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heed

[heed] /hid/
verb (used with object)
1.
to give careful attention to:
He did not heed the warning.
verb (used without object)
2.
to give attention; have regard.
noun
3.
careful attention; notice; observation (usually with give or take).
Origin of heed
900
before 900; Middle English heden, Old English hēdan; cognate with German hüten to guard, protect; akin to hood1
Related forms
heeder, noun
unheeded, adjective
unheededly, adverb
unheeding, adjective
unheedingly, adverb
Synonyms
1. note, observe, consider, mark. 3. consideration, care; caution, vigilance, watchfulness.
Antonyms
1. disregard, ignore.
Dictionary.com Unabridged
Based on the Random House Dictionary, © Random House, Inc. 2015.
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Examples from the Web for heeding
Contemporary Examples
Historical Examples
  • Then, not heeding Mrs. Hilary, I launched into an apostrophe.

    Dolly Dialogues Anthony Hope
  • "She has a fine generous nature," continued Cashel, not heeding the remark.

    Roland Cashel Charles James Lever
  • “If you would only have been silent,” continued the doctor, not heeding the interruption.

    Mad George Manville Fenn
  • "Well, they're run their course now," said Nickie, not heeding the remark.

  • "She has, and is—nothing," she went on, not heeding my remark.

    Lemorne Versus Huell Elizabeth Drew Stoddard
British Dictionary definitions for heeding

heed

/hiːd/
noun
1.
close and careful attention; notice (often in the phrases give, pay, or take heed)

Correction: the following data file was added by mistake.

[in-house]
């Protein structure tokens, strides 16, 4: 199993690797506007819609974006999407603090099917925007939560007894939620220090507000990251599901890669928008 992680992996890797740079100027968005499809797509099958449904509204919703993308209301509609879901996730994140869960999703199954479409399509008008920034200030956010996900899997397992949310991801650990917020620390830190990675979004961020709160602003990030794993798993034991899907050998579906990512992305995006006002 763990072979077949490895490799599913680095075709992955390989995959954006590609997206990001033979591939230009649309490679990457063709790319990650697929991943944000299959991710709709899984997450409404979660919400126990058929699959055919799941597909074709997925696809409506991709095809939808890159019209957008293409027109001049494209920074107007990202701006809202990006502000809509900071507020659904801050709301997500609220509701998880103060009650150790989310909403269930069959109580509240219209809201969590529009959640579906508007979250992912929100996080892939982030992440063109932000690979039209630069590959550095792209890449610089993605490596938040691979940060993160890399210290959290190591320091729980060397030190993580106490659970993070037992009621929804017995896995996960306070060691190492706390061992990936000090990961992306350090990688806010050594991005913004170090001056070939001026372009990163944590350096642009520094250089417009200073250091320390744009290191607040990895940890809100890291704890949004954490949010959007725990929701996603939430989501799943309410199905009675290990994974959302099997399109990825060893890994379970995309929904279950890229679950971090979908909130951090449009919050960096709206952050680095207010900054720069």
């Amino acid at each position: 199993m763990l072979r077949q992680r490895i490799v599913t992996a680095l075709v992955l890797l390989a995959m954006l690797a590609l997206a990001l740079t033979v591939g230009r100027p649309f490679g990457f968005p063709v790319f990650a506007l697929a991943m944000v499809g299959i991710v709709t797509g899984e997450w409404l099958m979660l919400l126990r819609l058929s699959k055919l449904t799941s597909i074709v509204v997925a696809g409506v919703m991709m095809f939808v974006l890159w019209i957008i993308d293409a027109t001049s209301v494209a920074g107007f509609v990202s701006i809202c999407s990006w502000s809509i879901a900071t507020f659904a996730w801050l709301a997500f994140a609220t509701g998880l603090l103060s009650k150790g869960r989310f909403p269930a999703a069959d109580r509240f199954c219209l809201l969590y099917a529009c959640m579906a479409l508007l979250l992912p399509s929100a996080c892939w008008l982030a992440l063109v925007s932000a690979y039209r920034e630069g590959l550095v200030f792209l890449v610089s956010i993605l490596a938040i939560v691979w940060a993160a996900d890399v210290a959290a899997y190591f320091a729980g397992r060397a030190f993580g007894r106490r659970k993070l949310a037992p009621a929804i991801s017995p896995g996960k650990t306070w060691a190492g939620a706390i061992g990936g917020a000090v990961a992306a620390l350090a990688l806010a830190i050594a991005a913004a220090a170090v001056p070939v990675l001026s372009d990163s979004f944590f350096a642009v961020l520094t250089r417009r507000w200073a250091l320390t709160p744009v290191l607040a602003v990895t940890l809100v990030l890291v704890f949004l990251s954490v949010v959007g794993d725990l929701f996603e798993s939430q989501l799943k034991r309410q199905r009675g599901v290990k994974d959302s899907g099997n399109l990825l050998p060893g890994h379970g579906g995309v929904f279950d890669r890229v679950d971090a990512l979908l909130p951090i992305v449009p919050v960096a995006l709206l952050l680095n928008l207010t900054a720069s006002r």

verb
2.
to pay close attention to (someone or something)
Derived Forms
heeder, noun
heedful, adjective
heedfully, adverb
heedfulness, noun
Word Origin
Old English hēdan; related to Old Saxon hōdian, Old High German huoten
Collins English Dictionary - Complete & Unabridged 2012 Digital Edition
© William Collins Sons & Co. Ltd. 1979, 1986 © HarperCollins
Publishers 1998, 2000, 2003, 2005, 2006, 2007, 2009, 2012
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Word Origin and History for heeding

heed

v.

Old English hedan "to heed, observe; to take care, attend," from West Germanic *hodjan (cf. Old Saxon hodian, Old Frisian hoda, Middle Dutch and Dutch hoeden, Old High German huotan, German hüten "to guard, watch"), from PIE *kadh- "to shelter, cover" (see hat). Related: Heeded; heeding.

n.

"attention, notice, regard," early 14c., apparently from heed (v.). Survives only in literal use and as the object of verbs (take heed, etc.).

Online Etymology Dictionary, © 2010 Douglas Harper
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